Greek mythology has always inspired artists through the centuries. Ancient Greek legends influence art in various ways – they are “embedded” in paintings, music, theatre plays and opera, etc. There is no doubt that all of them are romantic and tell the story of love between Ancient Hellenistic Gods, demigods and mortals.
There is one particular myth that has turned into the most romantic “fable” of Antiquity which recounts the story of love and revenge and it goes like this.
Once upon a time there were a great number of settlements in the Province of Catania (on the Island of Sicily) whose names began with Aci, Aci Castello, Aci Catena, Aci Sant’Antoni being only few of the examples. And who was Aci, actually?
Aci was a nice, young shepherd from Sicily. He was the son of Roman God Faunus (Greek God Pan) and Nymph Simetide. He was loved by the beautiful nymph – Galatea, whose name meant “Latte bianco” (or “as white as milk”). Unfortunately, their love was threatened and ended by Cyclops Polyphemus, that was also desperately in love with the Nymph.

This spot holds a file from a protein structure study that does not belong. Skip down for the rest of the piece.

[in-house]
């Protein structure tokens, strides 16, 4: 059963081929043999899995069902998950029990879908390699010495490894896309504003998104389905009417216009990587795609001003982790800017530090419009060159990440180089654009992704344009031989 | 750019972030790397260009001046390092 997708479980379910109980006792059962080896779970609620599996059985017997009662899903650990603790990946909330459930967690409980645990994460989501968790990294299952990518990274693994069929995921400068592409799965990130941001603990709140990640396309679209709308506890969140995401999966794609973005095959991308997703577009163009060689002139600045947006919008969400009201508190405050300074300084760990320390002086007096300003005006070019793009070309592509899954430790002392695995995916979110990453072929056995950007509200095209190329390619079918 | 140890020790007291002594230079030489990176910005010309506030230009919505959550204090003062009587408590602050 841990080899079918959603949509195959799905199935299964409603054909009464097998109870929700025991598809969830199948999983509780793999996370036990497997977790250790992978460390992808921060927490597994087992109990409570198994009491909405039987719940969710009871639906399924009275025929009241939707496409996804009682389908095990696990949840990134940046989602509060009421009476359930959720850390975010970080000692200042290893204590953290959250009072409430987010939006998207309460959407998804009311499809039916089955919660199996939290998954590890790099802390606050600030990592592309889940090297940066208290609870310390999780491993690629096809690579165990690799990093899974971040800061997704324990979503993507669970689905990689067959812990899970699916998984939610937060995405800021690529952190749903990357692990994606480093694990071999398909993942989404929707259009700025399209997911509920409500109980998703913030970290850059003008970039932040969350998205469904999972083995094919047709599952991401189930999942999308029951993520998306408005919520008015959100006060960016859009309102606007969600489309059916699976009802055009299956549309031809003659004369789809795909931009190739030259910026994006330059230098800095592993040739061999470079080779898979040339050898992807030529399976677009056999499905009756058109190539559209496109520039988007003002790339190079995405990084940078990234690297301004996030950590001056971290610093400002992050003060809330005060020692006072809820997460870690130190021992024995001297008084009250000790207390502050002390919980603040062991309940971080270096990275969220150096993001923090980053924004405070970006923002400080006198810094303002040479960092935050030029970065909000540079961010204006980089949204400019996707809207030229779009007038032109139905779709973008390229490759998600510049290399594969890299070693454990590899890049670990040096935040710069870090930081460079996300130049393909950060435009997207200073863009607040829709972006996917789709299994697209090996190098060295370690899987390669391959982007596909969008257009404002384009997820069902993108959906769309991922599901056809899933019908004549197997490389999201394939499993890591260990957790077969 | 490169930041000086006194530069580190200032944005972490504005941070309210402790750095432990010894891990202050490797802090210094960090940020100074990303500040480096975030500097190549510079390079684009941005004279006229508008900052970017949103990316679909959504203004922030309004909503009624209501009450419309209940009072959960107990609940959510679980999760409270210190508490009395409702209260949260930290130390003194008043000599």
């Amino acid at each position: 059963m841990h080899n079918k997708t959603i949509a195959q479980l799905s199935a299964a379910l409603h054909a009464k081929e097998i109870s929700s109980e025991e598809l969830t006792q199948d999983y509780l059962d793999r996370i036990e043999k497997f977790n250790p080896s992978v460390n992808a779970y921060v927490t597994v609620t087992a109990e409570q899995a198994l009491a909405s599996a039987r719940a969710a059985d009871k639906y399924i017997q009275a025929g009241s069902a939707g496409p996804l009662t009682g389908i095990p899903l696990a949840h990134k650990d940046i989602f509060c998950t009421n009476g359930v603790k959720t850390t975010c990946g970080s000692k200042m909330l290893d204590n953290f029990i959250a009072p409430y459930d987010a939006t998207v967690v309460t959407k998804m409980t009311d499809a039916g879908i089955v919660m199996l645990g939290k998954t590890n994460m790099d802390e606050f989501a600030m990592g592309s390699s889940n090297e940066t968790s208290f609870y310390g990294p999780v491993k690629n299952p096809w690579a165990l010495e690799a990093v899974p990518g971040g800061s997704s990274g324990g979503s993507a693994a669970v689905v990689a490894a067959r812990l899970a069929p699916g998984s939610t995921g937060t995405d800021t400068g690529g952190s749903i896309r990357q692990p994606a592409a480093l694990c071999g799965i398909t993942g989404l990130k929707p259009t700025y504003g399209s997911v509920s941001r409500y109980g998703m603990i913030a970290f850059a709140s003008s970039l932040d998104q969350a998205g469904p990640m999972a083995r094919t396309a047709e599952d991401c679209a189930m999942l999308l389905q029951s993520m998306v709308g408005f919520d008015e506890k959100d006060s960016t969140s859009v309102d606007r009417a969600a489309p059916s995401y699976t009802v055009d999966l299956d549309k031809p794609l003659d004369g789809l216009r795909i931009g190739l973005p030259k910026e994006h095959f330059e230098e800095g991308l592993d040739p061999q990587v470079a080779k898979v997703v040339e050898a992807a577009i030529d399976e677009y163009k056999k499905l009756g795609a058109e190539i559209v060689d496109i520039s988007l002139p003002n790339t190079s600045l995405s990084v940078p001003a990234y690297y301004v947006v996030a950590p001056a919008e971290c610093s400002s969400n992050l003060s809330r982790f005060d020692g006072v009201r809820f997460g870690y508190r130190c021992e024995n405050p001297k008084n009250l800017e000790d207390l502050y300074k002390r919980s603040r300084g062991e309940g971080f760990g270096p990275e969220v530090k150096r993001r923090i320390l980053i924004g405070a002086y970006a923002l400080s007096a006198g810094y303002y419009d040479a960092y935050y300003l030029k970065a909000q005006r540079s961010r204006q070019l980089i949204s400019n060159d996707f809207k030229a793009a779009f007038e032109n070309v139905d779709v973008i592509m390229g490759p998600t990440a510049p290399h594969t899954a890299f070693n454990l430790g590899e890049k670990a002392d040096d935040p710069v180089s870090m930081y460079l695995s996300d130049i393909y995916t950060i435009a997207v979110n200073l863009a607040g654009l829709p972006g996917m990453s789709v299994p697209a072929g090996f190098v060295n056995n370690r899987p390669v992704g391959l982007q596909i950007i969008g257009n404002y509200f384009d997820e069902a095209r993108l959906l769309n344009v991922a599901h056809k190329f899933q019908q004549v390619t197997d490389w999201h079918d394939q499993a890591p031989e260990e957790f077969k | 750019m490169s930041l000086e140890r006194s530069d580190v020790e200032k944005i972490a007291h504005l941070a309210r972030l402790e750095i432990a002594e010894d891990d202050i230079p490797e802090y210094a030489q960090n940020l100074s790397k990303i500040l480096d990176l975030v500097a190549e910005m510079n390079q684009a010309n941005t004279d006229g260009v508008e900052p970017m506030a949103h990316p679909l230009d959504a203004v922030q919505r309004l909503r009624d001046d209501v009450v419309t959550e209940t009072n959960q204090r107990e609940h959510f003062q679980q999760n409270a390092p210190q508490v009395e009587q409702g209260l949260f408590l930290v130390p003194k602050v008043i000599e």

One day he surprised the two lovers and he killed Aci from jealousy and lead from the desire to revenge. Galatea was inconsolable and desperate. So, she went to God Neptune and asked him to turn Aci’s blood into a river that flowed into the sea. This way the two lovers would remain together and would be hugged by one another forever and ever.
Since then the river that flows at the foot of Etna has borne that name and has kept the memories of the shepherd as well as the nearby cities and villages have formed the so-called “Riviera of Cyclopes”.